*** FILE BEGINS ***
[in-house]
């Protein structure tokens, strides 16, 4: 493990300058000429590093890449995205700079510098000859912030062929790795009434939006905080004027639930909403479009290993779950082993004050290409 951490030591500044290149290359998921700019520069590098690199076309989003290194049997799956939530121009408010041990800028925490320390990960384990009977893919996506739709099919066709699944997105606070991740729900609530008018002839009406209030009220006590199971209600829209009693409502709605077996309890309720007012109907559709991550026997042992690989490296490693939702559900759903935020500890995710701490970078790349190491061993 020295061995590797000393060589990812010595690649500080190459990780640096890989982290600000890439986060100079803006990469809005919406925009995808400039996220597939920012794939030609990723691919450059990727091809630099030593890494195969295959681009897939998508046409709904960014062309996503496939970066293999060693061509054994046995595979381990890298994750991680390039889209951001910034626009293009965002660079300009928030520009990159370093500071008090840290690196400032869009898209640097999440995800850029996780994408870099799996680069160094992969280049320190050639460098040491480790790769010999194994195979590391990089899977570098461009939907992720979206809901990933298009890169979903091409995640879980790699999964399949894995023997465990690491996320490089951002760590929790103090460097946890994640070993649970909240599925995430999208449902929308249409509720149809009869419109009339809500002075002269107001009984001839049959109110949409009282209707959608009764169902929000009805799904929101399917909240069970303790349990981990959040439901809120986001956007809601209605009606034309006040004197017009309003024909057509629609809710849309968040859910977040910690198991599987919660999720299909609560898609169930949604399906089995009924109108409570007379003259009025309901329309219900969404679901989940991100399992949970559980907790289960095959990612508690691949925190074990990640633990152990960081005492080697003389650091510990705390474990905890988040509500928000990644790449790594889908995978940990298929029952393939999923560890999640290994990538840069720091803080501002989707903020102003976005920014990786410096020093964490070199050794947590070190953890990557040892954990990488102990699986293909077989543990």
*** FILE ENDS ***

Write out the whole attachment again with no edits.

[in-house]
């Protein structure tokens, strides 16, 4: 493990300058000429590093890449995205700079510098000859912030062929790795009434939006905080004027639930909403479009290993779950082993004050290409 951490030591500044290149290359998921700019520069590098690199076309989003290194049997799956939530121009408010041990800028925490320390990960384990009977893919996506739709099919066709699944997105606070991740729900609530008018002839009406209030009220006590199971209600829209009693409502709605077996309890309720007012109907559709991550026997042992690989490296490693939702559900759903935020500890995710701490970078790349190491061993 020295061995590797000393060589990812010595690649500080190459990780640096890989982290600000890439986060100079803006990469809005919406925009995808400039996220597939920012794939030609990723691919450059990727091809630099030593890494195969295959681009897939998508046409709904960014062309996503496939970066293999060693061509054994046995595979381990890298994750991680390039889209951001910034626009293009965002660079300009928030520009990159370093500071008090840290690196400032869009898209640097999440995800850029996780994408870099799996680069160094992969280049320190050639460098040491480790790769010999194994195979590391990089899977570098461009939907992720979206809901990933298009890169979903091409995640879980790699999964399949894995023997465990690491996320490089951002760590929790103090460097946890994640070993649970909240599925995430999208449902929308249409509720149809009869419109009339809500002075002269107001009984001839049959109110949409009282209707959608009764169902929000009805799904929101399917909240069970303790349990981990959040439901809120986001956007809601209605009606034309006040004197017009309003024909057509629609809710849309968040859910977040910690198991599987919660999720299909609560898609169930949604399906089995009924109108409570007379003259009025309901329309219900969404679901989940991100399992949970559980907790289960095959990612508690691949925190074990990640633990152990960081005492080697003389650091510990705390474990905890988040509500928000990644790449790594889908995978940990298929029952393939999923560890999640290994990538840069720091803080501002989707903020102003976005920014990786410096020093964490070199050794947590070190953890990557040892954990990488102990699986293909077989543990």